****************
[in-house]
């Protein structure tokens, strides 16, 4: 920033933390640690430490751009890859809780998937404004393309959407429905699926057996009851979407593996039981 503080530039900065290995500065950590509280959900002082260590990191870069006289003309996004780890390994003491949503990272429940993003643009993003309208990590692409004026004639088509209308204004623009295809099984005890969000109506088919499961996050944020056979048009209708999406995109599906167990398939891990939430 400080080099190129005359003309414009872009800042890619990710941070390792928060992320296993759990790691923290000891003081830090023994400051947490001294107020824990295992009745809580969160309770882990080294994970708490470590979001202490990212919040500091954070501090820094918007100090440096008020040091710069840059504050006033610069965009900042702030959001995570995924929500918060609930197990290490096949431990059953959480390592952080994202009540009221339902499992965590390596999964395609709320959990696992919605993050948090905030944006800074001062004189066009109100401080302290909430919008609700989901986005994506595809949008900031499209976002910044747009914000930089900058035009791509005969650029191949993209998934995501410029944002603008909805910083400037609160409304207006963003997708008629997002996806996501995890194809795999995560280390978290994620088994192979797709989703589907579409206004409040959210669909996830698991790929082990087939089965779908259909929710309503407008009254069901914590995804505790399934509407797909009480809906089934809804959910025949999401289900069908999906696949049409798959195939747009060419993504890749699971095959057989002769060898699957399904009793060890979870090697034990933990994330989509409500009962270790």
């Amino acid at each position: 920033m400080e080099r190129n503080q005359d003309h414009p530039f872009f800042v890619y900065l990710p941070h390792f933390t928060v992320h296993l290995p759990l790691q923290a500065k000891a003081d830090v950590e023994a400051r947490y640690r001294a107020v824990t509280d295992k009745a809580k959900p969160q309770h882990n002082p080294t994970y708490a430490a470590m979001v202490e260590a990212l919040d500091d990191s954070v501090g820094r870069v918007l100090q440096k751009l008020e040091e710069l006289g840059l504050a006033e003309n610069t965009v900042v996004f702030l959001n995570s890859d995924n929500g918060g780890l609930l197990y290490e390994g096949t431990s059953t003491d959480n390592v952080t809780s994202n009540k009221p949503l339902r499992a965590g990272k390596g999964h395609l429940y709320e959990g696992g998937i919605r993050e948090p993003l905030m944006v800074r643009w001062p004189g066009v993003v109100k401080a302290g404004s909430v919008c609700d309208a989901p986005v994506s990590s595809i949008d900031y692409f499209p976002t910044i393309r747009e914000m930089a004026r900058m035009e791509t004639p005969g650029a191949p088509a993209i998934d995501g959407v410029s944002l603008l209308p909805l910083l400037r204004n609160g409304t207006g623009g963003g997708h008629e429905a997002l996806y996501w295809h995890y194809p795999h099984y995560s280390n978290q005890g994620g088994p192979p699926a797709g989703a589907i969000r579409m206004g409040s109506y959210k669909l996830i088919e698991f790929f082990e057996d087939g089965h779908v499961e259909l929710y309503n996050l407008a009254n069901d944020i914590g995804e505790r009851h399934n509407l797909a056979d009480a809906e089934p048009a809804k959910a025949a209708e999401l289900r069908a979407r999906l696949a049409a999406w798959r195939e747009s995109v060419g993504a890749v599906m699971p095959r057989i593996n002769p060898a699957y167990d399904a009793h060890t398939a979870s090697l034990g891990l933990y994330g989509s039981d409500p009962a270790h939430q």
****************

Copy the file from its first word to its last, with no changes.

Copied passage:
[in-house]
């Protein structure tokens, strides 16, 4: 920033933390640690430490751009890859809780998937404004393309959407429905699926057996009851979407593996039981 503080530039900065290995500065950590509280959900002082260590990191870069006289003309996004780890390994003491949503990272429940993003643009993003309208990590692409004026004639088509209308204004623009295809099984005890969000109506088919499961996050944020056979048009209708999406995109599906167990398939891990939430 400080080099190129005359003309414009872009800042890619990710941070390792928060992320296993759990790691923290000891003081830090023994400051947490001294107020824990295992009745809580969160309770882990080294994970708490470590979001202490990212919040500091954070501090820094918007100090440096008020040091710069840059504050006033610069965009900042702030959001995570995924929500918060609930197990290490096949431990059953959480390592952080994202009540009221339902499992965590390596999964395609709320959990696992919605993050948090905030944006800074001062004189066009109100401080302290909430919008609700989901986005994506595809949008900031499209976002910044747009914000930089900058035009791509005969650029191949993209998934995501410029944002603008909805910083400037609160409304207006963003997708008629997002996806996501995890194809795999995560280390978290994620088994192979797709989703589907579409206004409040959210669909996830698991790929082990087939089965779908259909929710309503407008009254069901914590995804505790399934509407797909009480809906089934809804959910025949999401289900069908999906696949049409798959195939747009060419993504890749699971095959057989002769060898699957399904009793060890979870090697034990933990994330989509409500009962270790």
């Amino acid at each position: 920033m400080e080099r190129n503080q005359d003309h414009p530039f872009f800042v890619y900065l990710p941070h390792f933390t928060v992320h296993l290995p759990l790691q923290a500065k000891a003081d830090v950590e023994a400051r947490y640690r001294a107020v824990t509280d295992k009745a809580k959900p969160q309770h882990n002082p080294t994970y708490a430490a470590m979001v202490e260590a990212l919040d500091d990191s954070v501090g820094r870069v918007l100090q440096k751009l008020e040091e710069l006289g840059l504050a006033e003309n610069t965009v900042v996004f702030l959001n995570s890859d995924n929500g918060g780890l609930l197990y290490e390994g096949t431990s059953t003491d959480n390592v952080t809780s994202n009540k009221p949503l339902r499992a965590g990272k390596g999964h395609l429940y709320e959990g696992g998937i919605r993050e948090p993003l905030m944006v800074r643009w001062p004189g066009v993003v109100k401080a302290g404004s909430v919008c609700d309208a989901p986005v994506s990590s595809i949008d900031y692409f499209p976002t910044i393309r747009e914000m930089a004026r900058m035009e791509t004639p005969g650029a191949p088509a993209i998934d995501g959407v410029s944002l603008l209308p909805l910083l400037r204004n609160g409304t207006g623009g963003g997708h008629e429905a997002l996806y996501w295809h995890y194809p795999h099984y995560s280390n978290q005890g994620g088994p192979p699926a797709g989703a589907i969000r579409m206004g409040s109506y959210k669909l996830i088919e698991f790929f082990e057996d087939g089965h779908v499961e259909l929710y309503n996050l407008a009254n069901d944020i914590g995804e505790r009851h399934n509407l797909a056979d009480a809906e089934p048009a809804k959910a025949a209708e999401l289900r069908a979407r999906l696949a049409a999406w798959r195939e747009s995109v060419g993504a890749v599906m699971p095959r057989i593996n002769p060898a699957y167990d399904a009793h060890t398939a979870s090697l034990g891990l933990y994330g989509s039981d409500p009962a270790h939430q």